Otter in a kelp field, Alaska, photo by Doug Knuth

Believe it or not, kelp is an ocean rockstar! These humble seaweeds reside in cold coastal waters worldwide (except Antarctica) and provide billions of dollars worth of ecosystem services such as fish feeding grounds and coastal storm protection. “Kelp forests support an incredible diversity of species and are of rich economic and cultural value to humans,” says scientist Kira Krumhansl of Simon Fraser University in British Columbia. Krumhansl and her colleagues published a study this week that finds many of these algal forests are doing well, while other marine life—due to warming waters, ocean acidification, and climate change—are not.

“Kelp is a rockstar of resilience; in many places, it's managed to hold its own against environmental change," says co-author Jarrett Byrnes of the University of Massachusetts. The team found 35 percent of the kelp forests they studied displayed no changes in the past 50 years, 27 percent had increases, and 38 percent had visible declines. This indicates that, despite negative effects of climate change, local management can play a major role in species survival by easing damage from impacts such as fishing, pollution, and coastal development. “There is a sense that local efforts to protect and recover ecosystems are futile in the face of global environmental change,” says co-author Fiorenza Micheli of Stanford. “Our findings show that local drivers of kelp forest decline can combine with and exacerbate the effects of global drivers, or even outweigh them in some cases. So, local management can be effective in maintaining or recovering these diverse and valuable ecosystems.”

And local managers often rely on volunteers to help them monitor the health of kelp forests. Last summer, we had the chance to sit down with Dan Abbott, Reef Check’s regional manager in central California. “Reef Check is a worldwide foundation that trains volunteer SCUBA divers around the world to do scientific monitoring of biological resources,” he explained. “In California there’s a shortage of sort of quality scientific data on the state of kelp forests, fish stocks, and sea stars. And so our volunteers go out and collect all this data so that people have a better idea of what's going on and what needs to be done to protect kelp forest environments.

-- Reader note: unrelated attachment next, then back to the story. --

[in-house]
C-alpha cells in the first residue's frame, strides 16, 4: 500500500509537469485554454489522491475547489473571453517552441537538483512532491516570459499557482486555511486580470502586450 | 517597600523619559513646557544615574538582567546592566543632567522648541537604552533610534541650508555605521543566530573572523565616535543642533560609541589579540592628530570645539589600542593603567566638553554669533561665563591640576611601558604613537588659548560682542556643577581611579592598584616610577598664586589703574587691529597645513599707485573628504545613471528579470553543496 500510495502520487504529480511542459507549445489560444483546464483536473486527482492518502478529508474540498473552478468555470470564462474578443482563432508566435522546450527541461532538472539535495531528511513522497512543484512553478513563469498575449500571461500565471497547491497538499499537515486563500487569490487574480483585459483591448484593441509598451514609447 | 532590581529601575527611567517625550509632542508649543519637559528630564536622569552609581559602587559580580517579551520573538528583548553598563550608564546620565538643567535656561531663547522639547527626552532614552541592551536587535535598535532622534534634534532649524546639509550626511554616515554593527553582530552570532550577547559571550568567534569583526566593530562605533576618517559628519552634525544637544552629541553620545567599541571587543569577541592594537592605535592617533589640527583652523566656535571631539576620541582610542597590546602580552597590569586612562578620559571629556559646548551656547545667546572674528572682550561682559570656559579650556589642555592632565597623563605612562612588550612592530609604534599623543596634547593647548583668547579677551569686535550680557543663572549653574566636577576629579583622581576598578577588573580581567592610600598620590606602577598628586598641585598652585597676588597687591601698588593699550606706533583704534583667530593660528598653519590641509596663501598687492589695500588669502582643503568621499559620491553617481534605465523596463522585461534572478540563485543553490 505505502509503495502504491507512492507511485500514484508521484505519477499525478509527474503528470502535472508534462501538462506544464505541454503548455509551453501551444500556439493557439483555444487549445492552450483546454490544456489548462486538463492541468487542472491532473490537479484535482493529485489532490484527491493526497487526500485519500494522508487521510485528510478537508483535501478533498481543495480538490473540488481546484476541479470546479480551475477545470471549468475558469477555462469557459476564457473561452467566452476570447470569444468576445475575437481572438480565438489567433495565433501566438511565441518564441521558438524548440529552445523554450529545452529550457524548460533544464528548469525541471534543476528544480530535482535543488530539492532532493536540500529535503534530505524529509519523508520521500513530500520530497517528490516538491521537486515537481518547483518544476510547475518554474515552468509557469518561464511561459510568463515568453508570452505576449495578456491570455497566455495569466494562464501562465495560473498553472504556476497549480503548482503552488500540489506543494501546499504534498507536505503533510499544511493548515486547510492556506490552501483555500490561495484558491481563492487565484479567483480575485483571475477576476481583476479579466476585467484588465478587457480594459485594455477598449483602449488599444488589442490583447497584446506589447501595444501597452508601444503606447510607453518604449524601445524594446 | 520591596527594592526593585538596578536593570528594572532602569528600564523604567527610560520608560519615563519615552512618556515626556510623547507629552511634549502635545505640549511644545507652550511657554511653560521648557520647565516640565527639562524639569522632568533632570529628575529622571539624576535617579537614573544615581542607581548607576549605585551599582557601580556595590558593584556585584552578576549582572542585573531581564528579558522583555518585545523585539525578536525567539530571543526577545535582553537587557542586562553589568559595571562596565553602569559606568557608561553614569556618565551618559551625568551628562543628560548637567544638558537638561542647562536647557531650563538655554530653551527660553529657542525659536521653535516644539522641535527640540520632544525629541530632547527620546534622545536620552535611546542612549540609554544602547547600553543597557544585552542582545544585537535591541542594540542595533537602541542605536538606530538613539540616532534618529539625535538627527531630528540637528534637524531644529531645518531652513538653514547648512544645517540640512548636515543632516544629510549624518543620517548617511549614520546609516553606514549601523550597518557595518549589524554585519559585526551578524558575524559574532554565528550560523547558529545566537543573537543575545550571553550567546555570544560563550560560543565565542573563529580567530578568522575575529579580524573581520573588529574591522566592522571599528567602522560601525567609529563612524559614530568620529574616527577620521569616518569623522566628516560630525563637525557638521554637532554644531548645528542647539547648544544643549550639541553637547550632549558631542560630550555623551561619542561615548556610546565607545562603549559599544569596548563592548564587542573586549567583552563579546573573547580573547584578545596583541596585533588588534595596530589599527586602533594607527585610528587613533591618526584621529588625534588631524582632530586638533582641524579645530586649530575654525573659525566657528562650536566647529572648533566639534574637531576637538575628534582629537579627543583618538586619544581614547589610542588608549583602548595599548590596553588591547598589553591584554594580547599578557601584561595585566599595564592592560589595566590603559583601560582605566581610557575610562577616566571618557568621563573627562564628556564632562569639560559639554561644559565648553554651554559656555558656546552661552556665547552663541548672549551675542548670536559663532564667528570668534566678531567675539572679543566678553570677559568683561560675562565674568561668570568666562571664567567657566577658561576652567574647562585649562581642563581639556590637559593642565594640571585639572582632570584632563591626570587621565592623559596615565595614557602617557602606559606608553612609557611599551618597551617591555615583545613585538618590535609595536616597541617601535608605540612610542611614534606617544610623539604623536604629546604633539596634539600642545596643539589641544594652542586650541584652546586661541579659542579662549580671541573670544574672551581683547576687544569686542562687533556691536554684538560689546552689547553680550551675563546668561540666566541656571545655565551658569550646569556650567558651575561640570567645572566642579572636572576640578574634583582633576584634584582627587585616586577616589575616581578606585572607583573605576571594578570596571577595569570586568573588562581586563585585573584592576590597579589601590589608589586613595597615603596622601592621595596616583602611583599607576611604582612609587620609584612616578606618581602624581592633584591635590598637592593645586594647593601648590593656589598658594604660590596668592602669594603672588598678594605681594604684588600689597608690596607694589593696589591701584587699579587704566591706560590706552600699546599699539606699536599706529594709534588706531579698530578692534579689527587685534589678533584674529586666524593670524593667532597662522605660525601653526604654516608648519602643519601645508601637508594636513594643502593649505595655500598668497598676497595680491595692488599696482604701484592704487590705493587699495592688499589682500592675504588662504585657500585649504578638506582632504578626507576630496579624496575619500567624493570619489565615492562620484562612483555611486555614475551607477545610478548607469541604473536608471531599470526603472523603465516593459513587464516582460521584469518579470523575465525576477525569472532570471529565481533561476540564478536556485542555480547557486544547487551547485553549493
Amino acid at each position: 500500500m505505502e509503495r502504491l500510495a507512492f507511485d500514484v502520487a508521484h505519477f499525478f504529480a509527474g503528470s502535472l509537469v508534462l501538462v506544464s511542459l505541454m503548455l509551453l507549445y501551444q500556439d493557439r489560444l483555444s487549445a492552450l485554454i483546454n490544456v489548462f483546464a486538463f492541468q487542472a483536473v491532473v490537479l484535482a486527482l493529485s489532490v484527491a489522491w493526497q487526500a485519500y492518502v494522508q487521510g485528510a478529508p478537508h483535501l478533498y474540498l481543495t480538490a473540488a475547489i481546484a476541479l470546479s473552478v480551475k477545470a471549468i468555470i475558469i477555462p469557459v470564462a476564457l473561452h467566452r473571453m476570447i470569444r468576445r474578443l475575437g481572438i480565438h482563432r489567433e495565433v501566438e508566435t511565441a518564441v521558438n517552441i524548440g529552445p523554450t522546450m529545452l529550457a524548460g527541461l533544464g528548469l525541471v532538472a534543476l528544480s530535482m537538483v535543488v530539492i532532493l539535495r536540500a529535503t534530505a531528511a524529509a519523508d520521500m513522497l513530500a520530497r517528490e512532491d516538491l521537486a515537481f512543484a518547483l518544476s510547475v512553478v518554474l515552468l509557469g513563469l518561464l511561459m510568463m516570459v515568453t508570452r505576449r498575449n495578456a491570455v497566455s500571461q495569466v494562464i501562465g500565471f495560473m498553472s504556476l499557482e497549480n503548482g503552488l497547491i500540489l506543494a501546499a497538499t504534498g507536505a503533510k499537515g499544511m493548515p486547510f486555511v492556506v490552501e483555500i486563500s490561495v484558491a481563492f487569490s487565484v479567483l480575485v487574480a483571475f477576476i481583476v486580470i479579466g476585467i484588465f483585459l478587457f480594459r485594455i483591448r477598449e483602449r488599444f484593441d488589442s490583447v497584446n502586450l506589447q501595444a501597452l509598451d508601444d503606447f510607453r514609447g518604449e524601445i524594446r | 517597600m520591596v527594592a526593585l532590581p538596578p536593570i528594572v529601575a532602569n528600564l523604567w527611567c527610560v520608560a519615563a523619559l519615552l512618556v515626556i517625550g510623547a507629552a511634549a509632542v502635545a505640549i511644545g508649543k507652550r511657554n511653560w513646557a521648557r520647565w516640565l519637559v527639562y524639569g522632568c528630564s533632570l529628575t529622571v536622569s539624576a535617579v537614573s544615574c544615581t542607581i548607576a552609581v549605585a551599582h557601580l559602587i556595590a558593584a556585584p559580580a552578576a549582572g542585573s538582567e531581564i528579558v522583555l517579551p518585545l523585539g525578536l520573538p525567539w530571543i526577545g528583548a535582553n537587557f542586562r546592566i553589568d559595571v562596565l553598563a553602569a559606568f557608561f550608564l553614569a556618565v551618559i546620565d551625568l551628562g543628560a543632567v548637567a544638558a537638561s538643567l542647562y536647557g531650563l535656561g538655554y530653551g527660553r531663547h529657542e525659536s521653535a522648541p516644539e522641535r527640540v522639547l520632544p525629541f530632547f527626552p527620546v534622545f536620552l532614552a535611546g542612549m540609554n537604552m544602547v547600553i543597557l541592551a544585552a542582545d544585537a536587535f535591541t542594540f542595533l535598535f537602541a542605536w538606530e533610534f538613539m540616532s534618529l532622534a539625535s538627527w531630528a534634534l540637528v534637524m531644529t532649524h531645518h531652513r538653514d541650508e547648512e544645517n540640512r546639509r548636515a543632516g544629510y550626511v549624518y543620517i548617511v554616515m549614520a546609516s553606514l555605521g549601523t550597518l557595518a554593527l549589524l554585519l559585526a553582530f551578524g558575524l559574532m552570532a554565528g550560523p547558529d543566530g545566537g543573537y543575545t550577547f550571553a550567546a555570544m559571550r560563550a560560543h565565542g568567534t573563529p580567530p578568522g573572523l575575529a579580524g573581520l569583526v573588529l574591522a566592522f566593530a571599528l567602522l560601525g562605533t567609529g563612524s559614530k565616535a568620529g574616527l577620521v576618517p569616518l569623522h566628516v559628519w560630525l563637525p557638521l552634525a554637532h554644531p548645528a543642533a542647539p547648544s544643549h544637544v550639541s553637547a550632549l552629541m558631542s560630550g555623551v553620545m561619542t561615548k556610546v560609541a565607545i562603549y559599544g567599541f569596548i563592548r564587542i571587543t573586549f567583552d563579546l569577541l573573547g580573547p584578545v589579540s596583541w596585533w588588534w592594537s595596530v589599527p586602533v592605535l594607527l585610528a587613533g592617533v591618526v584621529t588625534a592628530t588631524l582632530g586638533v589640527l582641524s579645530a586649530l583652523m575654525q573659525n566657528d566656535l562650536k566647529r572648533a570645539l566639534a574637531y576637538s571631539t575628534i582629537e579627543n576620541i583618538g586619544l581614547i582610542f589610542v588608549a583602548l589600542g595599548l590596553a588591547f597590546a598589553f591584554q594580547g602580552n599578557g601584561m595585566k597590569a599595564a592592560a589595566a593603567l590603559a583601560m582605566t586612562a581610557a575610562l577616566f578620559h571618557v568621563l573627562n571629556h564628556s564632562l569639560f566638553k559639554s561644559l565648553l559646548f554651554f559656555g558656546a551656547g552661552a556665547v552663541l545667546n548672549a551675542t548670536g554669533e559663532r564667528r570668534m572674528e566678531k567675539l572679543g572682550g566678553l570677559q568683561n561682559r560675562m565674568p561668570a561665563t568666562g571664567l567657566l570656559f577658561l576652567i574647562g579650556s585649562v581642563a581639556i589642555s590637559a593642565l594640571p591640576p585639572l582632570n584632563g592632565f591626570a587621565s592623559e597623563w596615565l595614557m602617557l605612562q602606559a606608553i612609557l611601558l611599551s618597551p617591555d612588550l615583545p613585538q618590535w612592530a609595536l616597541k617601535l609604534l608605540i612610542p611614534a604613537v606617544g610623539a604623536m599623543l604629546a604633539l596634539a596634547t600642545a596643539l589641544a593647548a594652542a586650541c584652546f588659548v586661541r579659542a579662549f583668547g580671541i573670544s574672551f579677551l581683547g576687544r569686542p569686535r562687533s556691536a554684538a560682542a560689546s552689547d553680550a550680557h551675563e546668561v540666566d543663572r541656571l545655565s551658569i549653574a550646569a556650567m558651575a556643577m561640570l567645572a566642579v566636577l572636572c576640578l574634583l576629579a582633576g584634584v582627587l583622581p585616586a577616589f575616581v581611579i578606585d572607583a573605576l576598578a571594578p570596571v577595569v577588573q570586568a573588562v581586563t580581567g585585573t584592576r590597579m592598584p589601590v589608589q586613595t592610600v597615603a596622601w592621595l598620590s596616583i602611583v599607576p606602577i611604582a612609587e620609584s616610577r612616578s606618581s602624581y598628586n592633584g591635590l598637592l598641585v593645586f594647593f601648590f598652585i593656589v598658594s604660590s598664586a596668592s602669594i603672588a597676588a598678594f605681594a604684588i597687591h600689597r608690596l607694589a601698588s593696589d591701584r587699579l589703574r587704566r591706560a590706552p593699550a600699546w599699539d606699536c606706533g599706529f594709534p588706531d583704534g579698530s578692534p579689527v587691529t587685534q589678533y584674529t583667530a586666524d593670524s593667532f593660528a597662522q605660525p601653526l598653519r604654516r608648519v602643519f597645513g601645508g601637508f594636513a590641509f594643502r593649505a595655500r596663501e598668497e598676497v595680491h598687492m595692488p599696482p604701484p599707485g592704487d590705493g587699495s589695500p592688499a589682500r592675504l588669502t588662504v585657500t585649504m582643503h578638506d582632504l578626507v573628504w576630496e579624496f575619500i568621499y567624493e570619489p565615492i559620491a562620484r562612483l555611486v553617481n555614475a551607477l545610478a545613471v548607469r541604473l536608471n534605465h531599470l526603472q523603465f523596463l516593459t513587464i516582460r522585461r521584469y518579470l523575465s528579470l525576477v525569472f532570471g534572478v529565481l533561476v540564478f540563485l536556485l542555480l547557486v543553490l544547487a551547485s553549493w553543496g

“There’s a set of indicator organisms, which are organisms that give a kind of an overall picture,” he continued. “So you don’t want to go out there and count everything that you see. It would take a really, really long time. So we have a short list of animals that are easily identified by SCUBA divers and are abundant. And by sort of keeping track of these organisms it'll give you a better picture of how the whole ecosystem is doing.” These data are then fed to local decision-makers to act if necessary. “All the data that we collect is available online on our Global Reef Tracker,” Abbott told us. “And that makes it available to scientists and marine managers of government agencies, who can go on there and download that data and use it to make sort of scientifically-informed decisions on various management actions.”

And according to the authors of the recent study, these regional decisions will make a difference in allowing rockstar kelp to thrive. “Despite global threats like climate change and ocean acidification,” says author Mark Novak of Oregon State University, “the battle to protect our kelp forests of the future may best be fought locally—in the U.S., by states, counties, even individual cities and towns.”

Go, kelp, go!

Image: Doug Knuth/Wikipedia

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